Flash’s theme reprise (Victory celebrations)


From the perspective of the drone, we see Flash leap into the air, a moment of pure fiero.


Flash’s theme reprise.

Obviously, it’s more of a ‘yeeeaaah’.

He’s for every one of us

stand for everyone of us

He save with a might hand

Every man every woman

Every child – he’s a mighty Flash

It’s kind of striking. Just a repeat of moments from the main Flash theme. With a focus on the bridges and choruses, not the prominent and most obvious tension building.

It makes sense, structurally, it’s the moments of the release, instead of the moments of tension. It’s the motifs of his heroism, not the stuff he’s saving us from.

Where we do have the pulsing piano, it’s accompanied by more snippets from the film. The adulation of Barin. Dale’s passion for New York (which is a heck of a line, I think you can admit).

As Barin calls for peace, and the piano rolls out under the gang as they converse. And it feels like such a pay off. All that drama, just for one chance at something casual.

I’m a New York City girl, it’s a little to quiet here for me.

It’s impressive that they’re managing to pack an emotional wallop under such a bloated mass of celebratory cliche. There’s no opportunity to question the worthiness of Prince Barin, who’s suddenly in charge without discussion, despite him relatively recently shown a passion for abritrary murder and imprisonment (cages in swamps, a pretty brutal way to leave people to die) that is actually one of the main markers of the unpleasantness of Ming’s rule.

There’s no shake up, just a promise of peace from Timothy Dalton.

But fuck it, right? Because there’s a lovely piece of piano gliding underneath, and it really does pay off emotionally.

Dividing the theme up across the movie, and holding back on the calm melancholy bit, and just bringing it back as an instrumental? It’s bloody smart. As the whole record has been.

Which is impressive for such comic book melodrama. The thing to note here isn’t the shallowness of the script, it’s the power of the music.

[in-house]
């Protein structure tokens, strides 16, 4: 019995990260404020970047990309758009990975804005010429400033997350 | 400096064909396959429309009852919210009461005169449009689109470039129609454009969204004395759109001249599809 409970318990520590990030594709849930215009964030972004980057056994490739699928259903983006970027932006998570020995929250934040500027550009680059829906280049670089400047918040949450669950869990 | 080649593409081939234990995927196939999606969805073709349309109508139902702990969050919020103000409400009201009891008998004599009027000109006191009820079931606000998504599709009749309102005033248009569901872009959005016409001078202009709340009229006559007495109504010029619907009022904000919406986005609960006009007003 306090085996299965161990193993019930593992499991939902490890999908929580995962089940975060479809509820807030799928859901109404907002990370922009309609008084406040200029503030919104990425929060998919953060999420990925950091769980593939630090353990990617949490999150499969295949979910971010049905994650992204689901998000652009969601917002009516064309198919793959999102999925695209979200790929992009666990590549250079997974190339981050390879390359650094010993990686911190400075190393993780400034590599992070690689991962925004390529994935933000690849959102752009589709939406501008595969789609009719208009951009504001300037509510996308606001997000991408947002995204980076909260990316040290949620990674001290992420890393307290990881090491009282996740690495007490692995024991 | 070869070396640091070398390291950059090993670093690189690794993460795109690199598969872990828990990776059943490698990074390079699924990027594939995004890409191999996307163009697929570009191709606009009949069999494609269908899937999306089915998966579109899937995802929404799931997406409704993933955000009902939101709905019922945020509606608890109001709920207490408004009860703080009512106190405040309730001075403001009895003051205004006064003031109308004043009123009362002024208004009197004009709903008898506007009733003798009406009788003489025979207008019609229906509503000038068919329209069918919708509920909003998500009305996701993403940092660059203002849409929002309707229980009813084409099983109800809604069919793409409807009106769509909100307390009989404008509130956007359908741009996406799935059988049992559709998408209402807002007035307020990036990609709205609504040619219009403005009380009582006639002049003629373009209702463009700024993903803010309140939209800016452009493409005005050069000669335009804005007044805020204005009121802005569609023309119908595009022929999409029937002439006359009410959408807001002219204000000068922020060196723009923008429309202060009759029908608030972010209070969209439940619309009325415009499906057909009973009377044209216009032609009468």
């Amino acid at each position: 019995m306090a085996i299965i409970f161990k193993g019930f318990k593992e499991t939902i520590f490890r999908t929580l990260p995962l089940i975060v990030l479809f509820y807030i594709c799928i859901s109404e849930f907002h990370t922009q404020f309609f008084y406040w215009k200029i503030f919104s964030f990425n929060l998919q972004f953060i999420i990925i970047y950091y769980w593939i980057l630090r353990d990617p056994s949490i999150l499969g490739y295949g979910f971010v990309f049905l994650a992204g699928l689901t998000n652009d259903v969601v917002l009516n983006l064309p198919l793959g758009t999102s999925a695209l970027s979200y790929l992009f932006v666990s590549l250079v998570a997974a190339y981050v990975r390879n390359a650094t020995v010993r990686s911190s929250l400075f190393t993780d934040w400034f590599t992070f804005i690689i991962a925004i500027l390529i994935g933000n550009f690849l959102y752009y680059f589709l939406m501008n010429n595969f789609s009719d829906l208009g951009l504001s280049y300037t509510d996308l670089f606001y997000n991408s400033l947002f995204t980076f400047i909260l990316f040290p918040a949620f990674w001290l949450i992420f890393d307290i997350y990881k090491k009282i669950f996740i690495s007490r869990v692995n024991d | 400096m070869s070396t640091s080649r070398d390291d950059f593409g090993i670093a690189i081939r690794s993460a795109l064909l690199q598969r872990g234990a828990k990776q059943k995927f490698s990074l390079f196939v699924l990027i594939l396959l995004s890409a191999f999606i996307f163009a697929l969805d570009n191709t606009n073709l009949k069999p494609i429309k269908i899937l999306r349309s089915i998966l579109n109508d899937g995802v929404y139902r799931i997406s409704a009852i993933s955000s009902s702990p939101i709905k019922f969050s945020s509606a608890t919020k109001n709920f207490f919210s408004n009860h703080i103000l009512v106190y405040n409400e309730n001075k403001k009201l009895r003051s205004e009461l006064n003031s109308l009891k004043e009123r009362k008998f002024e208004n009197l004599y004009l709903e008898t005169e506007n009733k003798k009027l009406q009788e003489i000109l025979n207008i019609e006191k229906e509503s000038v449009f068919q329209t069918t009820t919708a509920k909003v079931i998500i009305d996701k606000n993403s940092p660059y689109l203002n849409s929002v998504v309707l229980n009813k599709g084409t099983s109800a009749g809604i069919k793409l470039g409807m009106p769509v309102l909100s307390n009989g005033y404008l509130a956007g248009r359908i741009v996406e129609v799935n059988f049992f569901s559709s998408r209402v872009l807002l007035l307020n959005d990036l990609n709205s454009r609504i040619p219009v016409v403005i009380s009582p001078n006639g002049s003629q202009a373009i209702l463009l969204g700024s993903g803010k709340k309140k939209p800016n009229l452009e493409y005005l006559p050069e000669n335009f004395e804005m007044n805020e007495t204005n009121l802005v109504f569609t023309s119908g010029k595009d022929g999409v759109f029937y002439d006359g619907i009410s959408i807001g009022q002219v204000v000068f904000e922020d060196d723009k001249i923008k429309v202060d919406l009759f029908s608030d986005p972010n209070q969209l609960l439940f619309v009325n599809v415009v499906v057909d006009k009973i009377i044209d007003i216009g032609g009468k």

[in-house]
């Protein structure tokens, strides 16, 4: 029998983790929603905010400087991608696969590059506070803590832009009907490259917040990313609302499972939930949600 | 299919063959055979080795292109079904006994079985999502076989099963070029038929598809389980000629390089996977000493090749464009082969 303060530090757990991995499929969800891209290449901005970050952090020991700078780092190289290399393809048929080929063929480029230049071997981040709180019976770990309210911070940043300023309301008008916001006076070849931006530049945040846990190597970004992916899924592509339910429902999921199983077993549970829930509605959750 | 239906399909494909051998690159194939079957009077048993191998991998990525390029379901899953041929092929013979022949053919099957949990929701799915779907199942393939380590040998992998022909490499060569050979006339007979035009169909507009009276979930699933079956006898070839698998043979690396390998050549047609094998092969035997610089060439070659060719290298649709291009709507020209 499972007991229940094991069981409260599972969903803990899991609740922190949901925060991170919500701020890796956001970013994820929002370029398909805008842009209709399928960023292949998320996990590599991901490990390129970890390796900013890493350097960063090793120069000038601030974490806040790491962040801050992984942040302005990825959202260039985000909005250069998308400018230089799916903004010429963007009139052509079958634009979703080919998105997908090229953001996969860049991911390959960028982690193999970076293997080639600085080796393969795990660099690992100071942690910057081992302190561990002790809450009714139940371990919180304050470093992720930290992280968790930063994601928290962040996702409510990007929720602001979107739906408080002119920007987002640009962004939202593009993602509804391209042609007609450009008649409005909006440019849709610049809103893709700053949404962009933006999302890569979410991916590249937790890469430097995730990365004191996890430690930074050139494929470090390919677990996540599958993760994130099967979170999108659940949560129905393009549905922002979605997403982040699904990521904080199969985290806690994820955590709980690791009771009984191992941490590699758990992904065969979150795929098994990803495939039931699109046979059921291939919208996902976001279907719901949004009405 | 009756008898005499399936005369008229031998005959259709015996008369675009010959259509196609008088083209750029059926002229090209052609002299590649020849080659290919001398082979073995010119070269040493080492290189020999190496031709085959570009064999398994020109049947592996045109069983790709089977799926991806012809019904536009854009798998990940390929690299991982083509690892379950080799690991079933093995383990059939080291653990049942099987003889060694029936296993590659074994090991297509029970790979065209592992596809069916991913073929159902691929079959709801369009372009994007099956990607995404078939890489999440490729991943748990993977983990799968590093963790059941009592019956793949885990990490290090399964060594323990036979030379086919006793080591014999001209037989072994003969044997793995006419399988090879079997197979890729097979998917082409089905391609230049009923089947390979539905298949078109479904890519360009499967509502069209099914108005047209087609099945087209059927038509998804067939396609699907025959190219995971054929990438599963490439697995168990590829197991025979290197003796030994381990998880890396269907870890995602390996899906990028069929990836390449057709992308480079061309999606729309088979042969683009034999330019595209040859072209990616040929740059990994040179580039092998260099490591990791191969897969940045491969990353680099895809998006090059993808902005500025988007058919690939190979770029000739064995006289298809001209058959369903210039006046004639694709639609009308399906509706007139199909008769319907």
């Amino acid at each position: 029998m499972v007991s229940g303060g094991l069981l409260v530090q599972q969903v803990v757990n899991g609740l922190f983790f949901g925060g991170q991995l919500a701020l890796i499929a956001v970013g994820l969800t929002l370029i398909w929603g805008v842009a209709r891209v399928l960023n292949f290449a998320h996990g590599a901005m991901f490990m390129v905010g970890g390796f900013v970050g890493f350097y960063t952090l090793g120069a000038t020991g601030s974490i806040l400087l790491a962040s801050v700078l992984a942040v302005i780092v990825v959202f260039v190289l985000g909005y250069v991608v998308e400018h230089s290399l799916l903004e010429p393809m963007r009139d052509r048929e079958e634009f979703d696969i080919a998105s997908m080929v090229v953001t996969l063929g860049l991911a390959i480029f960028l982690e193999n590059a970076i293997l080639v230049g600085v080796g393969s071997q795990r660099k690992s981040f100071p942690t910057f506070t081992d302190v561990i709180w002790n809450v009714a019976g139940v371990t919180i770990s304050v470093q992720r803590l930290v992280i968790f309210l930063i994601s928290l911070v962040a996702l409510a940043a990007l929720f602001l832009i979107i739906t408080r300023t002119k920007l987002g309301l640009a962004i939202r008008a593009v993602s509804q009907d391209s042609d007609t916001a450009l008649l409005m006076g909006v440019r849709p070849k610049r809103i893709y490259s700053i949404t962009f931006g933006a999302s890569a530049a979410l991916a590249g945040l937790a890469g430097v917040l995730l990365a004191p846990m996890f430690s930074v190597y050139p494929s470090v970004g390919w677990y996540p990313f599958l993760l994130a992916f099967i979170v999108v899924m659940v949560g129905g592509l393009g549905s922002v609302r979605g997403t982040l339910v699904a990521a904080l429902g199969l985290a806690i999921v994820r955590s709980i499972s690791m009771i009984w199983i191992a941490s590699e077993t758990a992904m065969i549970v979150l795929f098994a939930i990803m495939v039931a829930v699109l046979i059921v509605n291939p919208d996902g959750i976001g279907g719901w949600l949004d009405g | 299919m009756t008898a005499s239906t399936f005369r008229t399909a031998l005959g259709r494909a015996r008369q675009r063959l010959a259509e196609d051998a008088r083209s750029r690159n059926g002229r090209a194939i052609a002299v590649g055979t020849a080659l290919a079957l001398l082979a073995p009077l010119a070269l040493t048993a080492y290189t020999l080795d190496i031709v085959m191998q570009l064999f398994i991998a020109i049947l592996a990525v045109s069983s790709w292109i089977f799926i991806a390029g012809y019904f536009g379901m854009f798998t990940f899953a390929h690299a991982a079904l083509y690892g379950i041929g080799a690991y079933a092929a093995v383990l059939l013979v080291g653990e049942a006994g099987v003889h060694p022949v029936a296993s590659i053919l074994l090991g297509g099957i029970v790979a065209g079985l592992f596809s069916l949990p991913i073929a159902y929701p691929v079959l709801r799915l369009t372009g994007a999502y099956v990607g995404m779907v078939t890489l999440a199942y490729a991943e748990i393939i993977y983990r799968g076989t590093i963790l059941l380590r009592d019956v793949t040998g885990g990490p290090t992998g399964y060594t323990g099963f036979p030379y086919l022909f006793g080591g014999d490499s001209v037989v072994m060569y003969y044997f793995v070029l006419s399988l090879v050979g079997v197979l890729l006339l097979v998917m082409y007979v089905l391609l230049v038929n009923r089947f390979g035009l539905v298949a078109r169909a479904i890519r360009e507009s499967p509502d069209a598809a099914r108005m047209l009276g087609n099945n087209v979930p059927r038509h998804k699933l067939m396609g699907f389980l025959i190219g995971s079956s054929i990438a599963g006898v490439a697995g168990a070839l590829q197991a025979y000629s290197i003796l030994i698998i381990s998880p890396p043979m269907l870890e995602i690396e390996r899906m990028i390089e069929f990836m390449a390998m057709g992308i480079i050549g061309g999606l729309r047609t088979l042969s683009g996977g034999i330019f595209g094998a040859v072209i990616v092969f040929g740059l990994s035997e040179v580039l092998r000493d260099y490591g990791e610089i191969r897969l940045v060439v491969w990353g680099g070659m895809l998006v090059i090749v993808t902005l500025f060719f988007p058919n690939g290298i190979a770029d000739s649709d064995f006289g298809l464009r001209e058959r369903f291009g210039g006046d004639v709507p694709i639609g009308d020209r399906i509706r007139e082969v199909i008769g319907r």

And the whole thing is a perfectly fine adventure. We romp, we roll, we fall down and stand back up. Who cares what you’re fighting for as long as you get murdered, seduced, imprisoned and befriended on the way. We’ve seen swamps and sky palaces, war rockets and mind control. We’ve blasted through the immensity of space (mostly, apparently made of up dyes and smoke diffusing), and seen worlds explode.

It’s a story. It’s a silly story. It’s bold, it’s dramatic. It’s stupid. It’s fun.

And the music as worked for it all. It’s sold the moments, and emphasised the drama. It’s built the tension, and released it. It’s contrasted and segued and pulled us on for the ride.

I think the thing that stands out here, is that the record stands alone as a work of drama all its own. It tells the story in a different way, and some how packs the same emotional weight.

Not that emotional weight is the film’s strength, but you take my point.

There is something to celebrate here.

Even if it’s just that we’re nearly done.




Queen: An Exploded Diagram is me having big and little thoughts about every Queen song in chronological order. If you want to support me, making it more financially viable and easier to explain to people at parties, please back my patreon.

Illustration by Emma.

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